These events lie in our past and Harald’s future. Season two will depict a younger man, a charismatic warrior on the make. Exiled from Scandinavia, Harald must leave behind his love Freydís Eiríksdóttir and journey with best mate Leif Erikson to Novgorod and then Constantinople – where the historical Harald eventually became leader of the Byzantine Empire’s elite Varangian Guard. (Yeah, dude was cool as they come.)
Suter talks enthusiastically about learning boxing – “I put the sword and the axe down and get in a fist fight. That was really, really good fun” – and the joys of playing a character whose fortunes fluctuate as much as Harald. He clearly loves the role, loves the show, loves the cast and crew. “Shooting it is very good fun. Sometimes it’s wet and gruelling but that’s part of the fun. And you make great friends with the people who you are fighting with. You get really close.”
That’s reassuring – surely you want your opponents in the fight scenes to like you. “You want them to like you,” agrees Suter. “Otherwise they might accidentally slip.”
As well as being the greatest warrior of his age, Harald also wrote poetry: “She told me once to carry / My head always high in battle / Where swords seek to shatter / The skulls of doomed warriors.” As Suter observes, “it’s quite self-aggrandising” – not that you would offer such a critique to its author. (“What do you think?” asks Harald Hadrada. You consider the Norwegian king, all six foot six inches of him. He’s looking at you expectantly, running an idle finger along his sword blade. “I think it’s good, Harald,” you assure him. “Really?” “Really.” “Even the shattered skulls bit?” “Especially the shattered skulls bit. Loved the shattered skulls bit.”)
Suter did his prep. Read Harald’s poetry, read up on his history – try the fantastic 1066: The Year Of Three Battles by Frank McLynn. He even read some Harald soft porn, albeit inadvertently. “My dad got me a book called Varangian. He judged the book by a cover: it had a picture of a Viking on the front, it was about Harald Hardrada. And it turned out to be a soft porn novel about Harald getting up to all kinds of mischief in Constantinople. I could only get to page seven, it was so full of smut!”
Page seven? Harald doesn’t mess around. “Yeah, on page seven Harald was doing all kinds of dirty things with the Empress. I brought the book to set and gave it to our showrunner – his face was hilarious when I read him some paragraphs.” (Varangian was written by Stuart G Yates. Suter would like to reiterate that he’s not recommending this book to other readers but I’ve already Googled it and so I suspect will you.)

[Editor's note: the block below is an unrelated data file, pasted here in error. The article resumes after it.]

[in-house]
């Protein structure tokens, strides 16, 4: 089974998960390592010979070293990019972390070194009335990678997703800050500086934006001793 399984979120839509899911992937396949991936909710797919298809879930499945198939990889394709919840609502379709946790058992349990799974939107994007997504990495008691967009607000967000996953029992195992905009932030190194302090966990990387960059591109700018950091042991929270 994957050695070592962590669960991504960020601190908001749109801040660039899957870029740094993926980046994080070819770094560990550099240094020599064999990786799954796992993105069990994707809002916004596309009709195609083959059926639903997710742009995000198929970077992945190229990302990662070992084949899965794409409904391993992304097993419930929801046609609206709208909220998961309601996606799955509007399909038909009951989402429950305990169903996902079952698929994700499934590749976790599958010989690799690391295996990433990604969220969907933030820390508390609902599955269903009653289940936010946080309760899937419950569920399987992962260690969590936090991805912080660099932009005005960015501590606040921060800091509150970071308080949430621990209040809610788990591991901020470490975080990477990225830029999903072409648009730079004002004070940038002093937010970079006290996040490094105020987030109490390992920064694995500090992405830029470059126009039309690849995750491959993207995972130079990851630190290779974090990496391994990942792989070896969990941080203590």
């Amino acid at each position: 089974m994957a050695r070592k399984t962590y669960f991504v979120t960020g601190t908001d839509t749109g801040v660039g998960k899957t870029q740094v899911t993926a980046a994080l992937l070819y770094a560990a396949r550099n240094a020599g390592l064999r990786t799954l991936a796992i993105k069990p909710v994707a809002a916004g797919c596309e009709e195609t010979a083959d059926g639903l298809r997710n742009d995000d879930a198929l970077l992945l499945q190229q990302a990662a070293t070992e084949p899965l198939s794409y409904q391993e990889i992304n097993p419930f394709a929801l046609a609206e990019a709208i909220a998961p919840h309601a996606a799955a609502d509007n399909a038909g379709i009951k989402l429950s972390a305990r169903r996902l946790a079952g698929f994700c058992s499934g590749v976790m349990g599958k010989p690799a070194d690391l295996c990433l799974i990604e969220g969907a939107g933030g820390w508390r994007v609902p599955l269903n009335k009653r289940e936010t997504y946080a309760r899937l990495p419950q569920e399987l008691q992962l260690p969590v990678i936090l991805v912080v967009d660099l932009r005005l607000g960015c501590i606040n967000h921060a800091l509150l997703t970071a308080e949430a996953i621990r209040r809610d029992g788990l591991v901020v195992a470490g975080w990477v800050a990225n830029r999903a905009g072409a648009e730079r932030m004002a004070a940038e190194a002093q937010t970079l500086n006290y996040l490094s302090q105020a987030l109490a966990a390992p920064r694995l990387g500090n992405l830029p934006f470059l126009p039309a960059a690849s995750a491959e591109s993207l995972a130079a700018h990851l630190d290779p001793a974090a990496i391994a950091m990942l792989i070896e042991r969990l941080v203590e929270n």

The third season has already been filmed. It may or may not climax with the Battle of Stamford Bridge – judging by the span of history yet to be covered, and Netflix’s commitment to the show, my hunch is that Suter and Harald will endure into a fourth season and quite possibly beyond. The beard will be back, actor and Viking will continue to influence one another despite living a millennium apart. “You can’t help but put some of yourself into the character,” Suter muses.
Like what? “Oh, that’s a good question. I teed myself up. Shit. I don’t know.” He takes a moment. “Harald often has a smile on his face and a sense of humour. Serious things happen and dangerous events unfold but he can crack a joke here and there. For me, that’s an important part of filming and life in general – to have a sense of humour and never take things quite so seriously. There’s a line. But a slight smile is an important thing to keep.”
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Like many actors, Suter found his vocation through an inspirational teacher. “Mr Gilby Mackenzie. He ran a drama club and a big school play at the end of the year, which everyone got involved in. He inspired an interest and a love of theatre. And so I acted all through school, and when I went to university.”